As the economic impact of the COVID-19 pandemic continues to widen globally and here in Ghana, the hospitality industry in Ghana is not left out.
One would have assumed businesses will return to normal after the easing of restrictions but a visit by ABC News team to some hotels and restaurants in Accra proved otherwise.
Low patronage continues to be one of the biggest challenges faced by most of these hotels and restaurants in the capital.
Few workers, empty chairs and open places was the scene at the Alisa Hotel where Rooms Division Manager, Yvonne Izzo took the team on a tour.
According to her, only six to seven people patronize the hotel in a day, compared to the over hundred people the hotel was receiving in a day prior to COVID 19.
These six, Madam Izzo mentioned, only come in for brief meetings and enquiries about rooms and conferences, adding that some also come in to pick up their take away orders.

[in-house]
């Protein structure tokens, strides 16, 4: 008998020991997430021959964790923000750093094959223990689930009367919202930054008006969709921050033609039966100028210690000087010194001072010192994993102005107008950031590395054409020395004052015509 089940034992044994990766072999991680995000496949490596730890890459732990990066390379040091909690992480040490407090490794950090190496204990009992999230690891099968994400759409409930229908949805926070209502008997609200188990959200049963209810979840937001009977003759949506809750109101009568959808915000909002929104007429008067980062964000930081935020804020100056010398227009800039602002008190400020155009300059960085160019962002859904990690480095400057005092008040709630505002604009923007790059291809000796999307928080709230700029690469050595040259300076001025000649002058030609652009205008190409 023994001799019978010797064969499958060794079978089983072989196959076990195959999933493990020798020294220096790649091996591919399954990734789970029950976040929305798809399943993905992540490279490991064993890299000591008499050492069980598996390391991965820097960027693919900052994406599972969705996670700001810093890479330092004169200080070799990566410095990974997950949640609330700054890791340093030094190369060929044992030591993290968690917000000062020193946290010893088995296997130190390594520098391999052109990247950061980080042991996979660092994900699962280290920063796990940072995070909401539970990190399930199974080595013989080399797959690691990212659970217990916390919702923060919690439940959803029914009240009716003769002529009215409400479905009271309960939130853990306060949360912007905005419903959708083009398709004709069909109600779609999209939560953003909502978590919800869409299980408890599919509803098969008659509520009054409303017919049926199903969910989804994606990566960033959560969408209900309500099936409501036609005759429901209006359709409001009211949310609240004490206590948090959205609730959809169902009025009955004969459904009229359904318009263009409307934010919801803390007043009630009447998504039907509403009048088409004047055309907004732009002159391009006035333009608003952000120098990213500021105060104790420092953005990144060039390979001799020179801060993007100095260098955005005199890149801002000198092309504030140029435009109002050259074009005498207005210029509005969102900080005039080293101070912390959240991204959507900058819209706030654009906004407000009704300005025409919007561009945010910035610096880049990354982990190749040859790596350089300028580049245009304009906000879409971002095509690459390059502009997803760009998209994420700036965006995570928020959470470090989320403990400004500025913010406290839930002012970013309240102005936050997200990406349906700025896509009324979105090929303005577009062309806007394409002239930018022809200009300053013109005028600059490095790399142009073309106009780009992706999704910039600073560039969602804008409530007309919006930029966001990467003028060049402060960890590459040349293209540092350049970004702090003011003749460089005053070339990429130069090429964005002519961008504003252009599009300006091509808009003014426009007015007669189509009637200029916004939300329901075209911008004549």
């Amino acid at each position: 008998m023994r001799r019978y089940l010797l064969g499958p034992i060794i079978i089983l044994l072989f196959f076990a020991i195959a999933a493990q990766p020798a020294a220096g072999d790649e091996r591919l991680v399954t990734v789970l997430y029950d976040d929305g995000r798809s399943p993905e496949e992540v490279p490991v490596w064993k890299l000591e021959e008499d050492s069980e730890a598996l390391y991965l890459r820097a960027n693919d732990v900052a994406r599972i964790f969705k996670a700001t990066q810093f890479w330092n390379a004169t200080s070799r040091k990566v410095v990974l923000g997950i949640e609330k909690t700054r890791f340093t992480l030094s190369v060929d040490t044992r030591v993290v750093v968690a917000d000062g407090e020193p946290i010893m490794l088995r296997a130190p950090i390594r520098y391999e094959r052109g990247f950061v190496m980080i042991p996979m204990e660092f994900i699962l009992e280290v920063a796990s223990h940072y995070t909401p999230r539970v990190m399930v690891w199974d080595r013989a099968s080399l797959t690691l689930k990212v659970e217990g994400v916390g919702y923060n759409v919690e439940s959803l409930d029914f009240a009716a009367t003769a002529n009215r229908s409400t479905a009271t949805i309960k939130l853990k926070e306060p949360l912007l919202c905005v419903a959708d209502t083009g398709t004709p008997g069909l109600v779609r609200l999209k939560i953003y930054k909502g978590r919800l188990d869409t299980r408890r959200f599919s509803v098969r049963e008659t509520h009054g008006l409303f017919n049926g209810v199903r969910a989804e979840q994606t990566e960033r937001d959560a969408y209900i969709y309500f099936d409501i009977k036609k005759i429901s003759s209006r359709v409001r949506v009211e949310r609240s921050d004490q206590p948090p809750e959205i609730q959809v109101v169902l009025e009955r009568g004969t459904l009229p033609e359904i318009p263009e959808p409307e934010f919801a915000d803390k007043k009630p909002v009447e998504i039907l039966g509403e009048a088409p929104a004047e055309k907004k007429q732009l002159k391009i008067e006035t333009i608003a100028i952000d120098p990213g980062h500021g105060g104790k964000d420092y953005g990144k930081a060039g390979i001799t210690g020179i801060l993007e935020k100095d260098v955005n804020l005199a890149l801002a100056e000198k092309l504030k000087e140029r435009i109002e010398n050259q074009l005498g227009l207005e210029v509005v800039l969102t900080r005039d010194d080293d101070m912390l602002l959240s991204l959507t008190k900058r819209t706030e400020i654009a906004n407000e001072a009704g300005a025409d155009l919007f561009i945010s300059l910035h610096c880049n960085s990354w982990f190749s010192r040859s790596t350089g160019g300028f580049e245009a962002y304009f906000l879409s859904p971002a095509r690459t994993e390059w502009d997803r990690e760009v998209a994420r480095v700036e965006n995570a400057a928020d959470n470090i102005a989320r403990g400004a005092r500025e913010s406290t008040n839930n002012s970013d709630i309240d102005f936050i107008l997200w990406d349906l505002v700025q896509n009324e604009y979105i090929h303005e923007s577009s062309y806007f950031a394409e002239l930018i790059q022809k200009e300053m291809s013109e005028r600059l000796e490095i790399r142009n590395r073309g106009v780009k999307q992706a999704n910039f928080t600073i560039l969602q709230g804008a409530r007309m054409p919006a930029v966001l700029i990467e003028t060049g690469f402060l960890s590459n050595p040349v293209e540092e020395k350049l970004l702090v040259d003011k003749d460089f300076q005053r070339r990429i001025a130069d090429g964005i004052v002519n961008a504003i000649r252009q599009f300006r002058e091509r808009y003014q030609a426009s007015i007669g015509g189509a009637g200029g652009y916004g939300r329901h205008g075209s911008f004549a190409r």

She is wondering when this pandemic will subside so she can see her colleagues who have been asked by management of the facility to go on extended leave or work from home.
Yvonne Izzo also spoke about monies spent on personal protective equipment (PPE’s) and disinfectants at the facility.
“We are spending so much money to ensure that we are all well protected here even though we are not making money – you see how bad the situation is,” She stated. “People are afraid to come out, there’s still that fear that you might contract Covid-19 if you visit open places,” she added.
The situation at the Alisa Hotel is similar to what is happening in a lot of these facilities where the team visited.
Workers of some of the hotels and restaurants told ABC News that these are difficult times but they are still hopeful of better days soon, while others continue to wallow in anger because they are not making enough money.
The Tourism and Hospitality Industry in Ghana has incurred losses running into $171million as a result of the coronavirus (COVID-19) pandemic.
Sector Minister, Barbara Oteng Gyasi revealed that the amount was for the period of March to June this year alone, due to lack of operations.